This study aims to clarify how milk and dairy products penetrated the dietary habits of Japanese citizens through analysis of newspaper advertisements from the late 19th century through the 20th century、and reports those results with an especially detailed analysis on milk. The number of advertisements for milk and dairy products published in the morning issue of Asahi Shimbun were tabulated based on records in the newspaper’s digital archive “Kikuzo II” Tokyo edition (collected from 1879 to 1999) and classified by product and page size.
From 1888 to 1939、in contrast to the rate of 300–400 advertisements placed for condensed milk every ten years、the 1920s saw the number of advertisements for powdered milk increase rapidly to about 600、and milk advertisements rose sharply to about 1000 in the 1930s. Analysis of a combination of data on advertising content and changes in consumption suggests that the demand for milk and other dairy products did not expand simultaneously during this fifty-year period、but rather spread gradually among consumers in the order of condensed milk、milk powder、and milk、as a result of technical and quantitative improvements in the supply system among domestic and overseas producers and more ready acceptance of these products among consumers.
In the case of milk、in the approximately 30 years from 1912 to the pre-war period、we see a process over four phases in which the perception presented to consumers transformed from unsanitary food product to safe and highly nutritious item.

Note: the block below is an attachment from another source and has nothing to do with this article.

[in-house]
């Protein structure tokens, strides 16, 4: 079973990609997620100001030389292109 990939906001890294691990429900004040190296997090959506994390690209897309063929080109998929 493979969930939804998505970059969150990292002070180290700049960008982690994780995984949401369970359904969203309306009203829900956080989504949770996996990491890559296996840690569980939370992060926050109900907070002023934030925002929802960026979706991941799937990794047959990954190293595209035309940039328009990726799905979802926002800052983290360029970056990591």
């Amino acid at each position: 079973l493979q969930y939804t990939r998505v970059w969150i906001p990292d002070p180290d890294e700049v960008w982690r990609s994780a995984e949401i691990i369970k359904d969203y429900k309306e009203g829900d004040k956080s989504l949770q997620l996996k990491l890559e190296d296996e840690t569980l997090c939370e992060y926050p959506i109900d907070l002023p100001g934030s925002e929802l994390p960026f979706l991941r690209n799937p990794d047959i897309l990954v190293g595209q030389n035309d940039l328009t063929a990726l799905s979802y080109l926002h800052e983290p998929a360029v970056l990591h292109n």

The bean sprouts (moyashi) and the Chinese cabbage (hakusai) were introduced to Japan from China and both vegetables are often used in Japanese and Chinese cuisine nowadays. Although the two were introduced in Japan at different times, the period of their spread was the same-between the Great Kanto earthquake (1923) and the late 1930s. That time coincided with the popularization and development of Chinese cuisine in Japan.
The purpose of this article is to examine the differences between the spread of the two vegetables, the influence of Chinese cuisine on the process and their uses in Japanese, Western and Chinese cuisines on the basis of newspapers, magazines and cookbooks published from the 1920s to the early 1930s.
From the diary of Seibei Mizuguchiya, a merchant who lived in Kyoto in the late 19th century, we have taken the description of a ritual meals called Houonkou and translated the menu into modern language with explanations.
The reverse-carving craftsmanship of wood craftsmen is the world’s heritage. The present writer assumes that the preservation and exhibition of wooden molds is an urgent need for the inheritance of confectionery culture. This study focuses on wood craftsmen in Nagano and the confectioners they visited, and investigates the confectioners in Toyama, which survive today in relation to the wood craftsmen.
The research revealed that most of the wooden molds used in Toyama Prefecture were made by wood craftsmen in Nagano Prefecture, regularly circulated in Toyama Prefecture, and delivered to confectioners.